Teleological terms such as "function" and "design" appear frequently in the biological sciences. Examples of teleological claims include: A (biological) function of stotting by antelopes is to communicate to predators that they have been detected. Eagles' wings are (naturally) designed for soaring. Teleological notions were commonly associated with the pre-Darwinian view that the biological realm provides evidence of conscious design by a supernatural creator. Even after creationist viewpoints were rejected by most biologists there remained various grounds for concern about the (...) role of teleology in biology, including whether such terms are: 1. vitalistic (positing some special "life-force"); 2. requiring backwards causation (because future outcomes explain present traits); 3. incompatible with mechanistic explanation (because of 1 and 2); 4. mentalistic (attributing the action of mind where there is none); 5. empirically untestable (for all the above reasons). Opinions divide over whether Darwin's theory of evolution provides a means of eliminating teleology from biology, or whether it provides a naturalistic account of the role of teleological notions in the science. Many contemporary biologists and philosophers of biology believe that teleological notions are a distinctive and ineliminable feature of biological explanations but that it is possible to provide a naturalistic account of their role that avoids the concerns above. Terminological issues sometimes serve to obscure some widely-accepted distinctions. (shrink)
Large-scale whole genome sequencing (WGS) studies promise to revolutionize cancer research by identifying targets for therapy and by discovering molecular biomarkers to aid early diagnosis, to better determine prognosis and to improve treatment response prediction. Such projects raise a number of ethical, legal, and social (ELS) issues that should be considered. In this study, we set out to discover how these issues are being handled across different jurisdictions.
Readers of reports on ethical failures by four-star general officers must wonder, “Don’t they have staffs to ensure that the general follows ethics rules?” The Department of Defense publishes robust ethics guidance in several documents; however, a staff’s best efforts to implement this guidance may fail to make an impression on a senior leader who is susceptible to the “Bathsheba syndrome,” an allusion to the biblical account where the prophet Nathan rebuked King David for his moral failings. This paper proposes (...) a methodology to enable senior headquarters staffs to play the role of Nathan in supporting ethical behaviors by high-level officers. It examines the mechanisms that embed ethical behavior within members of those staffs in carrying out their three principal roles of advising, scheduling, and transporting the four-star officer. The authors offer a framework based on an ethical infrastructure of organizational climate that focuses the staff’s daily efforts to mitigate risk across seven ethical “danger areas” that threaten ethical failures by senior officers. (shrink)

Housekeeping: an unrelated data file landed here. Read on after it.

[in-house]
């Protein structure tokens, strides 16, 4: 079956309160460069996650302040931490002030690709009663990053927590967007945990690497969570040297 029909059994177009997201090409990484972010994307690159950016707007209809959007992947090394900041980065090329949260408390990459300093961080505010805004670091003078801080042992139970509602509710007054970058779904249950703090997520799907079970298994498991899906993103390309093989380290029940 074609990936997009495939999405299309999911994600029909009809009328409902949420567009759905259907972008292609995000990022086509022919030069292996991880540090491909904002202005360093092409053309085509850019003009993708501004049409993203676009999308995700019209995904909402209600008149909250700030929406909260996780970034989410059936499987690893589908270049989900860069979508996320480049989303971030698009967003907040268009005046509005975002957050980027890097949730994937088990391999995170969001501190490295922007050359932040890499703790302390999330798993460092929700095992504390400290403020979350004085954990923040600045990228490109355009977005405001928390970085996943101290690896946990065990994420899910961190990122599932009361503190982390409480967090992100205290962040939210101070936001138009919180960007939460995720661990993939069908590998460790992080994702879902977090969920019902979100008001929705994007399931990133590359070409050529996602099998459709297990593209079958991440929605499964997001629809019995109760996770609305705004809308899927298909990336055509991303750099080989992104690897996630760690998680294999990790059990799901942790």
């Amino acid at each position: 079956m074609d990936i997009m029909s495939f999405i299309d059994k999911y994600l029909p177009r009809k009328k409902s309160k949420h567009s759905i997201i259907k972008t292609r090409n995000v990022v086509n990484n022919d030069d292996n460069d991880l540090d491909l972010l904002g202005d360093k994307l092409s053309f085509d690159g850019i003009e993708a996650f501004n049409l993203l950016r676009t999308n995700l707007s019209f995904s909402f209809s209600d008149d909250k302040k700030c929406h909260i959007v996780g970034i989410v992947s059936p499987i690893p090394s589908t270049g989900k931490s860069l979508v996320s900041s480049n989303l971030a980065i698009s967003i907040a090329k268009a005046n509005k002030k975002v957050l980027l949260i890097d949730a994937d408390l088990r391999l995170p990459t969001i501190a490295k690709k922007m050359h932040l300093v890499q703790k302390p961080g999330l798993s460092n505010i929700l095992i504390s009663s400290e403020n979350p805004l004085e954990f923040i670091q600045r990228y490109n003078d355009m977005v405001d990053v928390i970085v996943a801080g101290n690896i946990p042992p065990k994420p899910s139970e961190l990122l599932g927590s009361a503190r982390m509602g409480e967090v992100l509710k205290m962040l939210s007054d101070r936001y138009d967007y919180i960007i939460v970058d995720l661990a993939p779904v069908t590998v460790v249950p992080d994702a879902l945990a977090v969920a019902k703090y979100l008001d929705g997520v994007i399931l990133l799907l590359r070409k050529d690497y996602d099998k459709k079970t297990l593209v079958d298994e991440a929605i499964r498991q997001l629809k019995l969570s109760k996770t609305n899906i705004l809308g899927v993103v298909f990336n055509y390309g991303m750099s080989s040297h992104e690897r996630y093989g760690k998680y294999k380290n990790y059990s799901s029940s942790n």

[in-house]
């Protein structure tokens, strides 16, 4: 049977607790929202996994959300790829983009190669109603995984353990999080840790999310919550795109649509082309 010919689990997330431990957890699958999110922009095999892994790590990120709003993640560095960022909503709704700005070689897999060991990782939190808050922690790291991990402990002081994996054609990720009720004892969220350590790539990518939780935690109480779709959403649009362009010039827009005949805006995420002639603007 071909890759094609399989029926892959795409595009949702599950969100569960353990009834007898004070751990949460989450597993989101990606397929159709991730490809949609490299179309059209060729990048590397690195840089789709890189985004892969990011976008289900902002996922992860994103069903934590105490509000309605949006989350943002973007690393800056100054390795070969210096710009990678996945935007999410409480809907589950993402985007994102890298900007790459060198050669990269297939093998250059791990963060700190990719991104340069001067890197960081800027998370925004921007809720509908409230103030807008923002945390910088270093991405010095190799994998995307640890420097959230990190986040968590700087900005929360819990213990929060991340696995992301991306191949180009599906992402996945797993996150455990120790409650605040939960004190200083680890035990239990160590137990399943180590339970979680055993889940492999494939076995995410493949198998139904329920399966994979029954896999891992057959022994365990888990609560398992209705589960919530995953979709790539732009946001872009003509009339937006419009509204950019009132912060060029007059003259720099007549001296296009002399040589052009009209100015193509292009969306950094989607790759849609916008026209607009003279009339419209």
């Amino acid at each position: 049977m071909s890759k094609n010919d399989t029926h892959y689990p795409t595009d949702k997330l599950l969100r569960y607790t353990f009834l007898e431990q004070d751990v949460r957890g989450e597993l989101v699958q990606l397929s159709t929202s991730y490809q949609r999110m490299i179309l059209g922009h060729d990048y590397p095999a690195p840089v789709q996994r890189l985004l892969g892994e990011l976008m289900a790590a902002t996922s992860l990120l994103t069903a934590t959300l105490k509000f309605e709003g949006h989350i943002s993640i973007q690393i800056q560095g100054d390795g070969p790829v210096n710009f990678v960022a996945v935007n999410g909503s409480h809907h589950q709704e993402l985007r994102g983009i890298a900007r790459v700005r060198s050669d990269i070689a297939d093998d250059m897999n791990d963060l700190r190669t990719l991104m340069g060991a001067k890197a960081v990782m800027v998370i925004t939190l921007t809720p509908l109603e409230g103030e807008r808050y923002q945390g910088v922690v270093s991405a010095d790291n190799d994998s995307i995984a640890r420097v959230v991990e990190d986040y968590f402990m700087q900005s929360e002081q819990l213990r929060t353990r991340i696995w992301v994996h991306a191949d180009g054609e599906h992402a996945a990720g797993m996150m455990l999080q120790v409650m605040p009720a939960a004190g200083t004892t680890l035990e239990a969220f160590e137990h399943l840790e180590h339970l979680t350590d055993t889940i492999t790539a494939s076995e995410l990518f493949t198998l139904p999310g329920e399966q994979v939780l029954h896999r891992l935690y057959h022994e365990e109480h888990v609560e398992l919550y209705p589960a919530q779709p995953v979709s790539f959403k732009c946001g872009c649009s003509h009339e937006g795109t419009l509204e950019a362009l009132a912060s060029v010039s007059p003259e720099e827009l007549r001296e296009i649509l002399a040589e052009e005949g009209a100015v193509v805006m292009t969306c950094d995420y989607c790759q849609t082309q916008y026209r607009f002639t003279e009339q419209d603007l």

Investigators surveyed 30 U.S. military veterans with PTSD who reported having benefited from living with a dog. The subject population included men and women aged 34 to 67, with a mean of 56.9 years, who were being treated at two Department of Veterans Affairs outpatient clinics. Participants received a questionnaire packet designed to assess aspects of their mental and physical health and relationship with a canine companion, which they completed at home and returned either in person or by mail. The (...) packet consisted of the PTSD Checklist-Military Version ; Beck Depression Inventory, Second Edition ; Veterans Short Form Health Survey and Health Behaviors Questionnaire ; Dog Information Sheet; Dog Relationship Questionnaire; and Lexington Attachment to Pets Scale. Respondents indicated that since adopting their dog they had experienced improvement in several areas, including feeling calmer, less lonely, less depressed, and less worried about their and their family’s safety. These results suggest that living with a companion dog may help relieve some of the psychological distress associated with PTSD in some veterans. (shrink)
Adaptive management is commonly identified as a way to address situations where ecological and social uncertainty exists. Two discourses are common: a focus on experimentation, and a focus on collaboration. The roles of experimental and collaborative adaptive management in contemporary practice are reviewed to identify tools for bridging the discourses. Examples include broadening the scope of contributions during the buy-in and goal-setting stages, using conceptual models and decision support tools to include stakeholders in model development, experimentation using indicators of concern (...) to stakeholders, an experimental focus that reflects the level of statistical confidence required by management, and the engagement of stakeholders in data interpretation so that those affected by management outcomes can learn and adapt accordingly. In this context, a framework of questions that managers can use to reflect on both ecological and social uncertainties as they relate to individual management contexts is proposed. (shrink)